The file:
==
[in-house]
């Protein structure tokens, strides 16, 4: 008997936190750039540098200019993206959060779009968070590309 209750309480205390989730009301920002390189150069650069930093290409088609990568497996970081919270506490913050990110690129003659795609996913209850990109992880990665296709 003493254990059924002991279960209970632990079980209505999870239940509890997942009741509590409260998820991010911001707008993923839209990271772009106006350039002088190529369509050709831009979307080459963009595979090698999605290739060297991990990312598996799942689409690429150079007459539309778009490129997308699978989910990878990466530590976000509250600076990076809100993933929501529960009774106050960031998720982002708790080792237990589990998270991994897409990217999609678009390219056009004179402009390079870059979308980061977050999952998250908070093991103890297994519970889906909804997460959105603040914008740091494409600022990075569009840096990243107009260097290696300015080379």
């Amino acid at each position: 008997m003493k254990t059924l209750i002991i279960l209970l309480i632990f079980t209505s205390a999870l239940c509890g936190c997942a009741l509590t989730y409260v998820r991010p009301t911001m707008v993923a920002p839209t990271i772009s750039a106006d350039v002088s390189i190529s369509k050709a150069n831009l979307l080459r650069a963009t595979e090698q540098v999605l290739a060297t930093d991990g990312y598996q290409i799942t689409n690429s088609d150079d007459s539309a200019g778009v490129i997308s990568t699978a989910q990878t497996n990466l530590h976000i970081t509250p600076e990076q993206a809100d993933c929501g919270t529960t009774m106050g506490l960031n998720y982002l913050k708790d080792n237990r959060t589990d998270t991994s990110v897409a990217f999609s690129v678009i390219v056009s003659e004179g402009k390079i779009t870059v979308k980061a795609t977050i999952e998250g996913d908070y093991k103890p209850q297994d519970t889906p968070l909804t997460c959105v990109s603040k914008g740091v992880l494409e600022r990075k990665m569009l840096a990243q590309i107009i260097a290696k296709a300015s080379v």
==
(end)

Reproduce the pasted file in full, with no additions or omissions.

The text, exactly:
[in-house]
């Protein structure tokens, strides 16, 4: 008997936190750039540098200019993206959060779009968070590309 209750309480205390989730009301920002390189150069650069930093290409088609990568497996970081919270506490913050990110690129003659795609996913209850990109992880990665296709 003493254990059924002991279960209970632990079980209505999870239940509890997942009741509590409260998820991010911001707008993923839209990271772009106006350039002088190529369509050709831009979307080459963009595979090698999605290739060297991990990312598996799942689409690429150079007459539309778009490129997308699978989910990878990466530590976000509250600076990076809100993933929501529960009774106050960031998720982002708790080792237990589990998270991994897409990217999609678009390219056009004179402009390079870059979308980061977050999952998250908070093991103890297994519970889906909804997460959105603040914008740091494409600022990075569009840096990243107009260097290696300015080379």
């Amino acid at each position: 008997m003493k254990t059924l209750i002991i279960l209970l309480i632990f079980t209505s205390a999870l239940c509890g936190c997942a009741l509590t989730y409260v998820r991010p009301t911001m707008v993923a920002p839209t990271i772009s750039a106006d350039v002088s390189i190529s369509k050709a150069n831009l979307l080459r650069a963009t595979e090698q540098v999605l290739a060297t930093d991990g990312y598996q290409i799942t689409n690429s088609d150079d007459s539309a200019g778009v490129i997308s990568t699978a989910q990878t497996n990466l530590h976000i970081t509250p600076e990076q993206a809100d993933c929501g919270t529960t009774m106050g506490l960031n998720y982002l913050k708790d080792n237990r959060t589990d998270t991994s990110v897409a990217f999609s690129v678009i390219v056009s003659e004179g402009k390079i779009t870059v979308k980061a795609t977050i999952e998250g996913d908070y093991k103890p209850q297994d519970t889906p968070l909804t997460c959105v990109s603040k914008g740091v992880l494409e600022r990075k990665m569009l840096a990243q590309i107009i260097a290696k296709a300015s080379v």